#2. They Judge Themselves Without Mercy
You Know Them As:
Chris Farley used to have a skit on Saturday Night Live where he played a nervous interviewer who didn't do much research. And when something didn't go quite the way he wanted, he'd flip out, punching himself in the head and calling himself an idiot. One of the reasons that was so funny (besides the fact that Chris Farley was ball-punchingly awesome) was because most of us know people like that in real life. They constantly beat themselves up over minor mistakes and missteps that most of us would consider insignificant.
"MOTHERFUCKER! This is bullshit -- I'm rubbing every last bit of that in my eye!"
How It Happens:
You'd think that adult children of dysfunctional families would paint themselves as victims. Constantly expecting or wanting sympathy and reassurance that they're special and loved. "Please feel sorry for me! My daddy didn't love me enough!"
It turns out that more often than not, the opposite is true. They tend to judge themselves exponentially harder than other people. In many cases, this is because when they were growing up, the consequences for failure were pretty dire. You just didn't bring home low grades, or make mistakes, or have bad moods, or express feelings. If you did, it was met with explosive reactions that made it pretty clear that those things are off-limits. It's what weak people do. It's taught that failure is the worst thing a human can do -- it's unforgivable.
"Now, you get out there and play against the fully adult Bruins and think about how much you suck at history class!"
And though sympathy and empathy generally make us refrain from giving other people shit when they fail (except in extreme sociopathic cases, such as the entirety of YouTube commenters), we do the polar opposite with ourselves, going overboard and beating ourselves up over the situation. We can't let it die. I still do this -- I'm not sure if I'll ever get past it. It just feels natural that if you fall below your own or someone else's expectations and standards, you deserve to have your ass kicked. And since no one else is going to do it, it might as well be me. And strangely, because of all this ...
#1. They Become Hypersensitive
You Know Them As:
You come home from work, exhausted, and you just want to sit down, relax and enjoy the silence for a bit. You're not in the mood to talk. Your appetite is shot. You just want to be left alone so you can collect your thoughts and normalize. But every two minutes, your worried partner asks, "Did I make you mad? Did I do something wrong?" Meanwhile, you try to figure out a good spot to put the saint trophy that you're sure you'll be receiving for not grabbing their skull, pushing it into the floor and juicing them like a fucking orange.
"Ask me what's wrong again. I dare you to ask me how you can fix it."
How It Happens:
Believe it or not, they knew about your mood long before you returned from the fridge, flopped on the couch and let out that long, beer-tainted sigh. It's another defense mechanism (notice a pattern here?) that they picked up years before they even knew of your existence. When Mom or Dad's moods started to fluctuate, bad shit happened. Over time, the kids learned that those moods always had telltale signs that predicted their eruptions. Ash that preceded the lava.
At first you take notice, even if it's subconsciously, that before Dad explodes, he starts rubbing his temples. Big, obvious things like that. But over time, you can't help but pick up on more subtle signs. He lets out a very soft sigh when it's going to be just a quick stick-and-move belittling session. He fidgets with his lighter when it's going to be a really bad one. The skill is developed so that when you see it happening, you can either brace yourself for the train wreck, or you can make yourself scarce so you don't have to deal with it.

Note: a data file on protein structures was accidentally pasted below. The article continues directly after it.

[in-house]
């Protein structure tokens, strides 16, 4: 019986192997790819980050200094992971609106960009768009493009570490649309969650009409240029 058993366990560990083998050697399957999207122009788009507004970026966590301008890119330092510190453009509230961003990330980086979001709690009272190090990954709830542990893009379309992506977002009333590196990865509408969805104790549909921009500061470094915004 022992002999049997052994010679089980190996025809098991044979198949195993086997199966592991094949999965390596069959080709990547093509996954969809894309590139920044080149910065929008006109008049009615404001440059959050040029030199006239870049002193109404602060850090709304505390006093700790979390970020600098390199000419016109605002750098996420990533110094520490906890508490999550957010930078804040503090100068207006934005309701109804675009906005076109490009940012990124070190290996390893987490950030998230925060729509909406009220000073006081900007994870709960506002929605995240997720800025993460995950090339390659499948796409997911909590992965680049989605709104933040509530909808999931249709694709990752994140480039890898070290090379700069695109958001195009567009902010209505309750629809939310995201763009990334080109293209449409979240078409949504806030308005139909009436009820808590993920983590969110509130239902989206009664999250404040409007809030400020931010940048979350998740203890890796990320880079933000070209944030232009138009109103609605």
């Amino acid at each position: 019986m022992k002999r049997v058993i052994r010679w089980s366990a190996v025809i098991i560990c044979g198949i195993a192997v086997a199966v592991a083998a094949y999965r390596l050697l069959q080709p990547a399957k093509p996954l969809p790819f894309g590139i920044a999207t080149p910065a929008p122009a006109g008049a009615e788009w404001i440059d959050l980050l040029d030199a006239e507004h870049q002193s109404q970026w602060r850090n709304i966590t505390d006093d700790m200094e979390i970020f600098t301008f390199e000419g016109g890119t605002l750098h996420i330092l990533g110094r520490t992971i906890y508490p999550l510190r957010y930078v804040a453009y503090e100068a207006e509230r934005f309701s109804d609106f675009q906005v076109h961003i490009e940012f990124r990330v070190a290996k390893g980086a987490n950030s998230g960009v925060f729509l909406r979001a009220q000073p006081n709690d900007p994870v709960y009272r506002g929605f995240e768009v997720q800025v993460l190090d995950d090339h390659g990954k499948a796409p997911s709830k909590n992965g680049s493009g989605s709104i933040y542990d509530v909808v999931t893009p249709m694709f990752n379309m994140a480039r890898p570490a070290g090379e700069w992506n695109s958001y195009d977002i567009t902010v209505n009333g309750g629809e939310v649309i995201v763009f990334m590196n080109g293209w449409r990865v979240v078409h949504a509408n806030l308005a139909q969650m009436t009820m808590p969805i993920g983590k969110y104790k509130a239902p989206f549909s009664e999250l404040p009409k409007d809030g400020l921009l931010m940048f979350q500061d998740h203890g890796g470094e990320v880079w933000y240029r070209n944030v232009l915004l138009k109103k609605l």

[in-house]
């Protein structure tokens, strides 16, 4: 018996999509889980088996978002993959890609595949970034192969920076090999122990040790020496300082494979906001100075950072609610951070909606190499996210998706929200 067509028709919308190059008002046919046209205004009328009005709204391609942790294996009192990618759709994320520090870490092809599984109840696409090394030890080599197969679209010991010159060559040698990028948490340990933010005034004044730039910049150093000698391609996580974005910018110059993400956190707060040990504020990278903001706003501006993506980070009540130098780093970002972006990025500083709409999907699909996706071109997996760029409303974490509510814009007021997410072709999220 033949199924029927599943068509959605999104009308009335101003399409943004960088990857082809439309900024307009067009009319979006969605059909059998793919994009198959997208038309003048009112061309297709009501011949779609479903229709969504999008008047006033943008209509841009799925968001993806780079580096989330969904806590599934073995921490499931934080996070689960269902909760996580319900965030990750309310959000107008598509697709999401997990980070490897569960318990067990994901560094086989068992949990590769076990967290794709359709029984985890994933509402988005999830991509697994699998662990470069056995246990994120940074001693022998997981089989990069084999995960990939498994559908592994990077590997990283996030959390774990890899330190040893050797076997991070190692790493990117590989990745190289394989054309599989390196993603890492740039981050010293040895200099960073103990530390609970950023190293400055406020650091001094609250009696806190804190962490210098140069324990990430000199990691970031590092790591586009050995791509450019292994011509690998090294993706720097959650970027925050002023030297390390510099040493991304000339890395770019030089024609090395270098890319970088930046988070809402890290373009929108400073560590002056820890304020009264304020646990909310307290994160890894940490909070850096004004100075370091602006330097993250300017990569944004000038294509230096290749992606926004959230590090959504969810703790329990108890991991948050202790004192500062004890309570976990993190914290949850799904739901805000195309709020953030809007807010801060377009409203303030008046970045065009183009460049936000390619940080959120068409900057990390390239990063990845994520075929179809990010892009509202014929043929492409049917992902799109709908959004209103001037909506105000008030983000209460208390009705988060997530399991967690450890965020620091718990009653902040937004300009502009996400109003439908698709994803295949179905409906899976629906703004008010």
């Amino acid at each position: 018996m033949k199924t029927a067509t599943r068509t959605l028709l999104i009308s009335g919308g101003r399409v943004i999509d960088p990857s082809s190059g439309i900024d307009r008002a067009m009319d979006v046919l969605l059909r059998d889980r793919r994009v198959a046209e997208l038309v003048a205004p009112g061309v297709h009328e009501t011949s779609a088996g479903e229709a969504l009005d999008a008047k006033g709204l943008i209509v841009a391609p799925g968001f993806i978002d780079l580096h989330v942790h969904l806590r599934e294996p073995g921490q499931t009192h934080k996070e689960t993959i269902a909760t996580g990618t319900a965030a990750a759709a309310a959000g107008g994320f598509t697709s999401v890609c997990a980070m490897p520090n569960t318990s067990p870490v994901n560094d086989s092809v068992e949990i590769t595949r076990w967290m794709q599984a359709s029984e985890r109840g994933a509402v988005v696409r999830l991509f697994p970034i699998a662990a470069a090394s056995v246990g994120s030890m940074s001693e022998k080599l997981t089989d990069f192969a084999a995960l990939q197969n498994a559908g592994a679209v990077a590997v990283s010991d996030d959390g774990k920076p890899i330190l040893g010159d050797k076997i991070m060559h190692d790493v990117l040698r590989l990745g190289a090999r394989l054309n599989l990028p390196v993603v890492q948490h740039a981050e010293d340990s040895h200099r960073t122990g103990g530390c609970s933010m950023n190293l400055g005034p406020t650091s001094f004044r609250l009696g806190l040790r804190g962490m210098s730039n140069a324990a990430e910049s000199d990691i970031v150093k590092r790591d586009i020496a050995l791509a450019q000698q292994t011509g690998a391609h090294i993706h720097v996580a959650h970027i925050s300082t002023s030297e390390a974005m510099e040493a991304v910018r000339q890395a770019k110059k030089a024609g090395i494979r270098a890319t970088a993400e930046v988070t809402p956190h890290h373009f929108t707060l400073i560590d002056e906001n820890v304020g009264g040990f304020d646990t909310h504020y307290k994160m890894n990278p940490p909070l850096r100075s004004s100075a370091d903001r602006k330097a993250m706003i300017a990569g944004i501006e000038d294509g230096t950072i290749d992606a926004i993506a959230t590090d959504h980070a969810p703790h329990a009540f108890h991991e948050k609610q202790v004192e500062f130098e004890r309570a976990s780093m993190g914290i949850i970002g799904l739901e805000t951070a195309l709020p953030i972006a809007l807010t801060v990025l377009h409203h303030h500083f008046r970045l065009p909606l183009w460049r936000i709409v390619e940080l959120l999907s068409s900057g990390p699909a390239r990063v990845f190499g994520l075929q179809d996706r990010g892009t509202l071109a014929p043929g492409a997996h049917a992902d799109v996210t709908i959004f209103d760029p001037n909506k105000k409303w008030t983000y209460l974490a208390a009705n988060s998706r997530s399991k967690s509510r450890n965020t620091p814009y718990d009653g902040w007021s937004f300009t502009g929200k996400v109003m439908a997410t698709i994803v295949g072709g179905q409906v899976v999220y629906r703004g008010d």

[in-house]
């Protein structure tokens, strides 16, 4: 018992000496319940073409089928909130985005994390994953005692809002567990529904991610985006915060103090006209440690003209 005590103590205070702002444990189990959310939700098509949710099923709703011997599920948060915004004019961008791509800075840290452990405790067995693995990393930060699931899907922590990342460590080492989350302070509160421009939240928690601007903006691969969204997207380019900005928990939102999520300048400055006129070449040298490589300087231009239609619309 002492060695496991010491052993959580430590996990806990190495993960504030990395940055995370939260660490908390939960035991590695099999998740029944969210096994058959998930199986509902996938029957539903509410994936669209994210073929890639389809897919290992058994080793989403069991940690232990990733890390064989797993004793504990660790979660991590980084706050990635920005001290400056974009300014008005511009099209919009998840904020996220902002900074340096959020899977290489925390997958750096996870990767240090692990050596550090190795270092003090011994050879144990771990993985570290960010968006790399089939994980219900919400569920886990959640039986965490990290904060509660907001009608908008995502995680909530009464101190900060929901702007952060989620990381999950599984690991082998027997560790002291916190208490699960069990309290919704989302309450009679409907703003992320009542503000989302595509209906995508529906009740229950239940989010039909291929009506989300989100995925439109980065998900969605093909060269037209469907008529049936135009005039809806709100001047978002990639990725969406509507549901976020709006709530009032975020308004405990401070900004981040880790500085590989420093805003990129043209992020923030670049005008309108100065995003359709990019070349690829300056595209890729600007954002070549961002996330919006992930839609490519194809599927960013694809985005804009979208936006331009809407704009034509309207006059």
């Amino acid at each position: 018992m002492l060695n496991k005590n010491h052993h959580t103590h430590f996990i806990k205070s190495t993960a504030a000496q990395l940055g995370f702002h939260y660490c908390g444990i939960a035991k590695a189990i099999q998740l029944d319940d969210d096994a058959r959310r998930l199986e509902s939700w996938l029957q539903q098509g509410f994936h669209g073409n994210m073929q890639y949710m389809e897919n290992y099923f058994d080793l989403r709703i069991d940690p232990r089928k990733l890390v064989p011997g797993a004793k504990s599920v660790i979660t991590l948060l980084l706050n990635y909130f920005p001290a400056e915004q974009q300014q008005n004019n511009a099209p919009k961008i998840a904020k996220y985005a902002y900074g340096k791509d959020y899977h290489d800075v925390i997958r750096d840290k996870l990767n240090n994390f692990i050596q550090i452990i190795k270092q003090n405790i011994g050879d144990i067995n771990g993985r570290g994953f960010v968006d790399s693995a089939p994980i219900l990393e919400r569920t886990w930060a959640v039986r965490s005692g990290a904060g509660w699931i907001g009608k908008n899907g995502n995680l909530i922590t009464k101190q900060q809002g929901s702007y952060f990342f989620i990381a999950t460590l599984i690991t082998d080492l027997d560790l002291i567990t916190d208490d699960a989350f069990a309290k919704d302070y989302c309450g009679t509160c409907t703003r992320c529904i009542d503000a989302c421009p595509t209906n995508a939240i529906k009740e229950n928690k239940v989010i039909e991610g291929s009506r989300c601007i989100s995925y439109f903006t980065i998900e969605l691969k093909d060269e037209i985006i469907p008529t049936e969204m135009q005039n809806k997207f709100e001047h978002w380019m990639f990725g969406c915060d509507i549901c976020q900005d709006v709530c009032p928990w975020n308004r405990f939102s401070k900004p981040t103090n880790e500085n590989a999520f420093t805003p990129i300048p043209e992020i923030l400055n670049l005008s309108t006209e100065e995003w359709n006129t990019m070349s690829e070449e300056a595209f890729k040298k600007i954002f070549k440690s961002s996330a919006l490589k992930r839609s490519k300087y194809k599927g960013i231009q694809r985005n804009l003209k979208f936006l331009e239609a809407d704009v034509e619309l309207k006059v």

"I'm sorry, there is no Erica here. I am just a normal, everyday bunny."
Just like any skill, the more you use it, the better you get. Over the years, it becomes so woven into the fabric of your personality, you couldn't remove it without completely breaking down who you are as a person and rebuilding the cloth from scratch. So it's rarely ever a case of the person just trying to smother their partner with attention out of some sense of insecurity. It's force of habit. Alarms are going off in their subconscious that shit is about to hit the fan, and they need to defuse that bomb before it goes off. And anything can trip the alarm. The slightest change in tone of voice. The most subtle shift in eyebrows before you speak. The way you're standing. A simple change in your daily routine. The subtle way you look them in the eyes and say, "I'm about to physically punch you directly in the face with my fist. Here I go."
It sounds like a damn superpower, but it can be a real problem in relationships, because the constant questioning and attempts to fix the other person's bad mood can be suffocating. Every person needs to be allowed room to vent their stress and frustrations, but that thought scares the ever-loving shit out of the person who lived through a dysfunctional family. Because he's used to those very things being followed by aggression and hate.
"It's for y- oh, would you stop? I'm not going to hit you with it -- it's just the phone."
All of these things are fixable, but it requires you to take a long look at yourself and decide if there is even a problem in the first place. It's harder than you think. If you need help, here's a good place to start. Either way, it's a whole lot more common than you think, so don't let the assholes of the world make you feel weak for seeking help. You have as much of a right to be normal and happy as everyone else on this goddamn planet.
John has a Twitter, where he types with a thick, fake British accent.
For more Cheese, check out The 4 Most Important Things to Know as a Gamer Parent and The 5 Stupidest Habits You Develop Growing Up Poor.